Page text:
Legally separated in 1986, Jim and Jane Henson continued to share their love of, and vision for, the Muppets. Jane Nebel Henson, always modest about her own contribution to the creation and success of the Muppets, would often speak to the public about Jim Henson’s body of work and how “Jim wanted to leave the world a better place.” According to Arthur Novell, Trustee of The Jim Henson Legacy, “most would agree they both did.”
Astronaut Sally Ride, the first American woman in space, died on Monday, July 23rd, at the age of 61. Susan Juhl and her husband Jerry, had gotten to know Sally and she shared this remembrance with us about how Sally Ride met the Muppets:
Way back in 1981, the Muppets were asked to write wake-up calls for astronauts on board the first Columbia shuttle flights. Jerry asked if he could be given info about them; what were their favorite songs, their odd tics, their passions...
Sally Ride was in charge of these calls, so she contacted Jerry. She was very pleased with Jerry's enthusiasm, and volunteered to fly to our place, to discuss things in person. (It wasn't just for fun: astronauts had to pilot a jet once a month.) Next thing we knew, THREE astronauts flew three jets to Vandenberg, where they rented a car and drove to Cambria.
I fixed dinner for them, then the talk began. After Jerry got the info he needed, he showed them his flight simulator on his Apple. The three space people asked to try it out.
They crashed the planes (NOT on purpose!)
The wake-ups went beautifully.
The original three plus the guys who had been awakened wanted to thank us, so they flew out again. We had a great time, and they signed a large photo of the shuttle ascending. They wrote, "To Jerry and Susan ("writers to the Stars") -- Many thanks! And may the Swinetrek and the Columbia cross paths again." It's signed by Steve Negel, Terry J. Hart, Jim Bucki, John Young, Richard Truly, Joe Engle, Ken Mattingly, Hank Hartsfield, Rich Hauck, Dan Brandenstein, and Sally K. Ride (John Young had been the ninth person to walk on the Moon in 1972.)
Sally kept in touch, so when she was picked to fly aboard the Challenger in 1983, she invited us to the launch. We went, thinking we'd probably be a long way away from the main staging area, since we weren't family. We were very surprised to find ourselves in the VIP stand.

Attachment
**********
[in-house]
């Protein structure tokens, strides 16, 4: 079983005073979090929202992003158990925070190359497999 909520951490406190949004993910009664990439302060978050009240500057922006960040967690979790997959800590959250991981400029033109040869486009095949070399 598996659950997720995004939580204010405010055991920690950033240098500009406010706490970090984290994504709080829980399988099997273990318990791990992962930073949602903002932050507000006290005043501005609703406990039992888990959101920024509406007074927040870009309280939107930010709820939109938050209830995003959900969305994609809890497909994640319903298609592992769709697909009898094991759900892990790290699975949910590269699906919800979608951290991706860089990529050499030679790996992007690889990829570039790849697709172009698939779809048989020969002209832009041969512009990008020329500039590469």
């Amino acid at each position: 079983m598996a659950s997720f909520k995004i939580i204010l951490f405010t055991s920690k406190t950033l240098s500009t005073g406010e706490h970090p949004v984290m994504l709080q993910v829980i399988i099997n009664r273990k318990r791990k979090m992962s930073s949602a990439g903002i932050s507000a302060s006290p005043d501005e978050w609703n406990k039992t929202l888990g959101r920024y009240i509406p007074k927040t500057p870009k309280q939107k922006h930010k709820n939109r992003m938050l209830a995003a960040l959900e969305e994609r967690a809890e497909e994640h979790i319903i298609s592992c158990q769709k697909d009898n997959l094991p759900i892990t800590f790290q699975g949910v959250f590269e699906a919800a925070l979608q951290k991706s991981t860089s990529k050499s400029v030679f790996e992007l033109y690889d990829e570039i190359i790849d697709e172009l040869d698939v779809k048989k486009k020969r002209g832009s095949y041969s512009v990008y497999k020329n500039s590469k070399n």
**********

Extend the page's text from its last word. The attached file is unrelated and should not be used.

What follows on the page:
It was a glorious moment when that beautiful shuttle took off. All the senses were involved (mainly sight and sound, but even smell and taste) and I was so moved I was crying. I looked at Jerry. He was crying, too.
We kept up our friendship with Sally, and invited her to Toronto where we were producing Fraggle Rock. She was fascinated by the Doozers, since the mechanisms used to make them move was very similar to the arm on the Shuttle.
She was a great teacher, writer, scientist and human being.
Beloved Muppet performer and acclaimed director Frank Oz spent two hours talking about his career with Craig Shemin at the Museum of the Moving Image on Sunday, October 23rd. The special event, A Conversation with Frank Oz, was sold out well in advance and was even made available to ticketed guests via a live video feed in an additional theater at the museum.
The coversation was wide-ranging, and covered both his work with Jim Henson and the many films he has gone on to direct, from Little Shop of Horrors to The Score. Near the end of the program, by way of demonstrating Muppet-style performance, Oz called a young boy who had asked him to sign his Fozzie Bear doll up to the stage and used him as an assistant, explaining how both rod-hand and live-hand puppets are performed and how the performers work to monitors to create their performances.
Oz repeatedly made a point of sharing credit for his work and stressing how vital the contributions of the other Muppet performers and the creative team, including designers, puppet builders, and writers, was to the Muppets' success. From the stage, Oz also introduced his wife, Victoria Labalme. The two were married in July of this year.
Oz was born Frank Richard Oznowicz on May 25, 1944 in Hereford, England. His parents, Frances and Isidore Oznowicz, were also puppeteers. During World War II, Oz's Belgian mother moved to Hereford, escaping from the Blitz, while his Dutch father fought the Nazis with the Dutch Brigades. Oz's father was of Jewish heritage and his mother was a lapsed Roman Catholic. Oz moved to Oakland, California with his parents when he was five years old. In 1963, at age 19, he moved to New York to begin work with Jim Henson and the Muppets.